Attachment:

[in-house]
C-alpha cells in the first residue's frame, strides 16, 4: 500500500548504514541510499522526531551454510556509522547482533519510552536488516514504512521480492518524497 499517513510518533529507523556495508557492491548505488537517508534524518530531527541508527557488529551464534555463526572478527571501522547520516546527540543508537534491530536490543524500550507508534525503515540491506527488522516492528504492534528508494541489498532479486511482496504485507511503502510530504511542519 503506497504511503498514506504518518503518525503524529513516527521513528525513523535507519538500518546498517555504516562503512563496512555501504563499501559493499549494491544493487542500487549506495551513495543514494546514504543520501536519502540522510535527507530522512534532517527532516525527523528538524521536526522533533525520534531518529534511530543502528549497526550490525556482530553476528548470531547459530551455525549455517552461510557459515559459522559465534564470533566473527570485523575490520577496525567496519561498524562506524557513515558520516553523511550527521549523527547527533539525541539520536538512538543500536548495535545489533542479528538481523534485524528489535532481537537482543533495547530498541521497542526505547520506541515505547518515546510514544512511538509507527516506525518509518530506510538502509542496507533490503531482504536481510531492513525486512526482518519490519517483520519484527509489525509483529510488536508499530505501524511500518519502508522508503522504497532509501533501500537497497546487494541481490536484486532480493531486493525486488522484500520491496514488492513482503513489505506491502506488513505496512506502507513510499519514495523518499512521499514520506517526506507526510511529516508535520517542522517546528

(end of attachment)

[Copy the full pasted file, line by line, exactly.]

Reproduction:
[in-house]
C-alpha cells in the first residue's frame, strides 16, 4: 500500500548504514541510499522526531551454510556509522547482533519510552536488516514504512521480492518524497 499517513510518533529507523556495508557492491548505488537517508534524518530531527541508527557488529551464534555463526572478527571501522547520516546527540543508537534491530536490543524500550507508534525503515540491506527488522516492528504492534528508494541489498532479486511482496504485507511503502510530504511542519 503506497504511503498514506504518518503518525503524529513516527521513528525513523535507519538500518546498517555504516562503512563496512555501504563499501559493499549494491544493487542500487549506495551513495543514494546514504543520501536519502540522510535527507530522512534532517527532516525527523528538524521536526522533533525520534531518529534511530543502528549497526550490525556482530553476528548470531547459530551455525549455517552461510557459515559459522559465534564470533566473527570485523575490520577496525567496519561498524562506524557513515558520516553523511550527521549523527547527533539525541539520536538512538543500536548495535545489533542479528538481523534485524528489535532481537537482543533495547530498541521497542526505547520506541515505547518515546510514544512511538509507527516506525518509518530506510538502509542496507533490503531482504536481510531492513525486512526482518519490519517483520519484527509489525509483529510488536508499530505501524511500518519502508522508503522504497532509501533501500537497497546487494541481490536484486532480493531486493525486488522484500520491496514488492513482503513489505506491502506488513505496512506502507513510499519514495523518499512521499514520506517526506507526510511529516508535520517542522517546528